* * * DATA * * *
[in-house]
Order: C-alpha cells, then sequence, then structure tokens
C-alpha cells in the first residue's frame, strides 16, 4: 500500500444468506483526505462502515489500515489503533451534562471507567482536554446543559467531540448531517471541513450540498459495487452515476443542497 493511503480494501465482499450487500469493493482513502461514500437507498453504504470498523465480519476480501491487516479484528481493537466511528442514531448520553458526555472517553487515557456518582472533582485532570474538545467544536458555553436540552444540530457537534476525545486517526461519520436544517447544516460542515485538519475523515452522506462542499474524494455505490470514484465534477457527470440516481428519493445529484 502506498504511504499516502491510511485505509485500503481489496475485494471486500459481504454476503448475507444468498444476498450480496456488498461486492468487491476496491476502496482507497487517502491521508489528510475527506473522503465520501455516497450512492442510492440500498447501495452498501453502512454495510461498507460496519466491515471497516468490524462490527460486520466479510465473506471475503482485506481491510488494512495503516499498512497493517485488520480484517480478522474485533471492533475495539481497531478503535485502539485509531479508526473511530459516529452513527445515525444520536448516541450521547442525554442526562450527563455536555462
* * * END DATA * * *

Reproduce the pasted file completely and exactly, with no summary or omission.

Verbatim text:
[in-house]
Order: C-alpha cells, then sequence, then structure tokens
C-alpha cells in the first residue's frame, strides 16, 4: 500500500444468506483526505462502515489500515489503533451534562471507567482536554446543559467531540448531517471541513450540498459495487452515476443542497 493511503480494501465482499450487500469493493482513502461514500437507498453504504470498523465480519476480501491487516479484528481493537466511528442514531448520553458526555472517553487515557456518582472533582485532570474538545467544536458555553436540552444540530457537534476525545486517526461519520436544517447544516460542515485538519475523515452522506462542499474524494455505490470514484465534477457527470440516481428519493445529484 502506498504511504499516502491510511485505509485500503481489496475485494471486500459481504454476503448475507444468498444476498450480496456488498461486492468487491476496491476502496482507497487517502491521508489528510475527506473522503465520501455516497450512492442510492440500498447501495452498501453502512454495510461498507460496519466491515471497516468490524462490527460486520466479510465473506471475503482485506481491510488494512495503516499498512497493517485488520480484517480478522474485533471492533475495539481497531478503535485502539485509531479508526473511530459516529452513527445515525444520536448516541450521547442525554442526562450527563455536555462